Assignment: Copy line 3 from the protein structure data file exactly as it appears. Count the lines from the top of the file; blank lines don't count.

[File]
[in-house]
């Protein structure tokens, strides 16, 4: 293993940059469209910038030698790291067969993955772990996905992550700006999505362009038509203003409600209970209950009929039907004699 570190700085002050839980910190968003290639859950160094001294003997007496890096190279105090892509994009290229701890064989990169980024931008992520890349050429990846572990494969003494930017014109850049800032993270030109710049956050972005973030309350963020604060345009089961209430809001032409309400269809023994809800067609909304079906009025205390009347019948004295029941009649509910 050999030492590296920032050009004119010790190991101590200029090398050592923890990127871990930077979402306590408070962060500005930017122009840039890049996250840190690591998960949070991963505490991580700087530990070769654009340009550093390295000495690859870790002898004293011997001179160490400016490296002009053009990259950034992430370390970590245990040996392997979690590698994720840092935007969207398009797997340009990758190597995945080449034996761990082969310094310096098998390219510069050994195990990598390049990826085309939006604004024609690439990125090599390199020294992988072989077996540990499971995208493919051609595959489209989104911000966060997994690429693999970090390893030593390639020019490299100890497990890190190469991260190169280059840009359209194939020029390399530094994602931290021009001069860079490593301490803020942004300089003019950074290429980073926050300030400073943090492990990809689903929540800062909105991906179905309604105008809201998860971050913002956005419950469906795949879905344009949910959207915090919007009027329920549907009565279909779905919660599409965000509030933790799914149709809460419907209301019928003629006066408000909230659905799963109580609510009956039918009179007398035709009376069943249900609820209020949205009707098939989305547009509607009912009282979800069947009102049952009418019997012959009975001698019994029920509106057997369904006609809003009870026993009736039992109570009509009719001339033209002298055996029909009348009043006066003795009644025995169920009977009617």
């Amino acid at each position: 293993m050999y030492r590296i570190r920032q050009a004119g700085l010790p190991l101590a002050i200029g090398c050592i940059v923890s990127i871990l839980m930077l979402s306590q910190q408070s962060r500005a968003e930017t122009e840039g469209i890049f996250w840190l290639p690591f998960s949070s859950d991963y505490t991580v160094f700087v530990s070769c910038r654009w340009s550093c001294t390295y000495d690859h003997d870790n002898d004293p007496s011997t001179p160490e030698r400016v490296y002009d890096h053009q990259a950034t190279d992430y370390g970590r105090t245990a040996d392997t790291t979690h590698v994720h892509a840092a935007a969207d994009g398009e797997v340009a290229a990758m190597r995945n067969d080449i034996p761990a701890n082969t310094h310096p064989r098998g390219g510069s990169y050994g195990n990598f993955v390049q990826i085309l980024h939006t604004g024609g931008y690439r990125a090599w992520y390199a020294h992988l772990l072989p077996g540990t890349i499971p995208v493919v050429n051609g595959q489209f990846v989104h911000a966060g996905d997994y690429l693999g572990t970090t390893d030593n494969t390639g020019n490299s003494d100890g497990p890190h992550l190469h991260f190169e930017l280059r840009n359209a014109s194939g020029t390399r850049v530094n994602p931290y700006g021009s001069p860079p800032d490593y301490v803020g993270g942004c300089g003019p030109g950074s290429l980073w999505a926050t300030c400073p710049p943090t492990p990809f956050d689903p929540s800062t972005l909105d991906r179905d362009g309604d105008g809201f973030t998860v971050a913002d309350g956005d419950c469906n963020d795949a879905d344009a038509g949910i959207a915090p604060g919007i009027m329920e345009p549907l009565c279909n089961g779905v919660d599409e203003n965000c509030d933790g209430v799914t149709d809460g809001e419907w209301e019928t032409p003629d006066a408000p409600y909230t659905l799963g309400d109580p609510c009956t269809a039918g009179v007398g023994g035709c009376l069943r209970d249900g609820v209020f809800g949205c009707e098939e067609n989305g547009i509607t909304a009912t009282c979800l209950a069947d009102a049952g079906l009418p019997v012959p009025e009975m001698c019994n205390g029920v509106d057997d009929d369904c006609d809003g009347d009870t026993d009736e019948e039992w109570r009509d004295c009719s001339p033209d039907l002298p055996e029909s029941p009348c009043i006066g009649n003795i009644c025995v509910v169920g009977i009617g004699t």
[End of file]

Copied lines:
């Amino acid at each position: 293993m050999y030492r590296i570190r920032q050009a004119g700085l010790p190991l101590a002050i200029g090398c050592i940059v923890s990127i871990l839980m930077l979402s306590q910190q408070s962060r500005a968003e930017t122009e840039g469209i890049f996250w840190l290639p690591f998960s949070s859950d991963y505490t991580v160094f700087v530990s070769c910038r654009w340009s550093c001294t390295y000495d690859h003997d870790n002898d004293p007496s011997t001179p160490e030698r400016v490296y002009d890096h053009q990259a950034t190279d992430y370390g970590r105090t245990a040996d392997t790291t979690h590698v994720h892509a840092a935007a969207d994009g398009e797997v340009a290229a990758m190597r995945n067969d080449i034996p761990a701890n082969t310094h310096p064989r098998g390219g510069s990169y050994g195990n990598f993955v390049q990826i085309l980024h939006t604004g024609g931008y690439r990125a090599w992520y390199a020294h992988l772990l072989p077996g540990t890349i499971p995208v493919v050429n051609g595959q489209f990846v989104h911000a966060g996905d997994y690429l693999g572990t970090t390893d030593n494969t390639g020019n490299s003494d100890g497990p890190h992550l190469h991260f190169e930017l280059r840009n359209a014109s194939g020029t390399r850049v530094n994602p931290y700006g021009s001069p860079p800032d490593y301490v803020g993270g942004c300089g003019p030109g950074s290429l980073w999505a926050t300030c400073p710049p943090t492990p990809f956050d689903p929540s800062t972005l909105d991906r179905d362009g309604d105008g809201f973030t998860v971050a913002d309350g956005d419950c469906n963020d795949a879905d344009a038509g949910i959207a915090p604060g919007i009027m329920e345009p549907l009565c279909n089961g779905v919660d599409e203003n965000c509030d933790g209430v799914t149709d809460g809001e419907w209301e019928t032409p003629d006066a408000p409600y909230t659905l799963g309400d109580p609510c009956t269809a039918g009179v007398g023994g035709c009376l069943r209970d249900g609820v209020f809800g949205c009707e098939e067609n989305g547009i509607t909304a009912t009282c979800l209950a069947d009102a049952g079906l009418p019997v012959p009025e009975m001698c019994n205390g029920v509106d057997d009929d369904c006609d809003g009347d009870t026993d009736e019948e039992w109570r009509d004295c009719s001339p033209d039907l002298p055996e029909s029941p009348c009043i006066g009649n003795i009644c025995v509910v169920g009977i009617g004699t």